Developing new approaches to accessibility and knowledge of Indian tabla music in the UK: playing, notating and composing
Indian tabla music in the UK
Indian tabla music in the UK
A practice-based research programme, led by Professor Jerri Daboo, working with renowned British South Asian musician Kuljit Bhamra and Keda Music, has provided innovative tools for teaching the tabla in UK schools, and notating and performing the instrument in professional contexts. This has influenced creative practice and educational approaches to Indian music (specifically the tabla), also combining commercial development with research innovation.
The tabla drums, and Indian music more generally, is usually taught orally as part of the guru-shishya parampara, where a student affiliates with a guru, establishing a long-term bond with the teacher, often spiritual in nature. As an oral tradition, there was previously no system of notation for the tabla drums. While younger generations, as well as non-Asians, wish to learn Indian musical forms, the older system of learning with a guru may be difficult to access. On the other hand, some are keen to preserve the tradition in its original form. Tensions between these approaches has resulted in fewer younger South Asians learning the instrument and Indian music, leading to a loss of their cultural heritage.
This project has emerged through dialogue with communities, and offers a new approach to notation, teaching books and the development of an electronic tabla (or e-tabla). Daboo explains the project approach as one of ‘transadaptation’:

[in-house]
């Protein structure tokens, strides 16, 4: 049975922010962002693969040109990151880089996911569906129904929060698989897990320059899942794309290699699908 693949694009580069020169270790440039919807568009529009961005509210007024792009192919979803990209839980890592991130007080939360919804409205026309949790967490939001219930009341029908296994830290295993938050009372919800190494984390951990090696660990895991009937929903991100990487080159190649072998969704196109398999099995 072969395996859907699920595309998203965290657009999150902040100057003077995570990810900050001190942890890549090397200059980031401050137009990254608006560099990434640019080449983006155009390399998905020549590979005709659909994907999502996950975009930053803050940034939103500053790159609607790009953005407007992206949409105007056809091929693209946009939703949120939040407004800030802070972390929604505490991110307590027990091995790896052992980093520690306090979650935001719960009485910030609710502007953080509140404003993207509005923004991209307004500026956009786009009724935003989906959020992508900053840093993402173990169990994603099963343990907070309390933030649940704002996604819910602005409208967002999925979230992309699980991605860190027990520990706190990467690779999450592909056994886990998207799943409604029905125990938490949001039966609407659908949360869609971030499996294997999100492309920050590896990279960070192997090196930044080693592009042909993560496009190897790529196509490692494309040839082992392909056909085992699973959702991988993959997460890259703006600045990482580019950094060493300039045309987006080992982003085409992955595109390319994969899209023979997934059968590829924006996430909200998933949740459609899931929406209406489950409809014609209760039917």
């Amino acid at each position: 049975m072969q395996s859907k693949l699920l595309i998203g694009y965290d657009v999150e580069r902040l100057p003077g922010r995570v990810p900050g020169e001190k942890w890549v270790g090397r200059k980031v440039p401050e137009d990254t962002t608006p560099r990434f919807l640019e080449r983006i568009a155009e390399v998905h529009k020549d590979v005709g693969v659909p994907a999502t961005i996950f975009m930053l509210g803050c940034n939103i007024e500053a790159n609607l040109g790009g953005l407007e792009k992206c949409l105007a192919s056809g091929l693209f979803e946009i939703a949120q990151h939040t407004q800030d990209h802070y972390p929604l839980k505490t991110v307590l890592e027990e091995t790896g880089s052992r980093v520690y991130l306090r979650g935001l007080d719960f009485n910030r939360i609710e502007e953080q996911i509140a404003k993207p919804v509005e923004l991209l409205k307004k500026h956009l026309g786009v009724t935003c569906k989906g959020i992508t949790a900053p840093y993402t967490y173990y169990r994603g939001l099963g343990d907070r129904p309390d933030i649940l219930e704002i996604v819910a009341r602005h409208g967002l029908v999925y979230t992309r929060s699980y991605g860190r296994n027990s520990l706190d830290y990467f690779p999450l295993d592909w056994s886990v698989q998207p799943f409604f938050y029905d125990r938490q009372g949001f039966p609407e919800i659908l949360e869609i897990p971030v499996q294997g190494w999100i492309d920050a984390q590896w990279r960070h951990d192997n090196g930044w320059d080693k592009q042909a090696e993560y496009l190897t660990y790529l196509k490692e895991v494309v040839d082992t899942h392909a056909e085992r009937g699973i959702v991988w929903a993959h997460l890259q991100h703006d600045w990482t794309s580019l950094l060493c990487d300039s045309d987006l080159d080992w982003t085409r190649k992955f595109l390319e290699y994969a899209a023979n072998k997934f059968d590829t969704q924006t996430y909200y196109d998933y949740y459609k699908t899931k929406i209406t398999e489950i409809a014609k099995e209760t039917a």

Transadaptation’ has been used to examine films which have been adapted from a primary source that have been transferred to a new physical or cultural location, and require shifts in cultural references and symbols as well as language. Applying this idea to the tabla project, I suggest that we were attempting a similar process of transadaptation by translating and adapting the approach to teaching and playing the tabla in India to be suitable and useful to the target audience of schools and musicians in the UK.
As a result of the project, creating and playing music on the tabla has become more accessible, particularly in schools; new cultural products have been developed commercially; more professional musicians and composers are involved in playing and composing for the instrument; and creative, financial and employment opportunities have ensued.
The project was nominated for a Times Higher Education Award in the category of ‘Excellence and Innovation in the Arts’, demonstrating the strength of the collaboration between the academic research and public output and engagement.
The notation system is available digitally through the digital notation software programme Dorico, as well as being used in the teaching books devised by the project, Read and Play Indian Tabla Drums (3-book series); and Read and Play the Indian Dhol Drum. The new electronic instrument, the Tabla Touch, is now available for sale through Keda.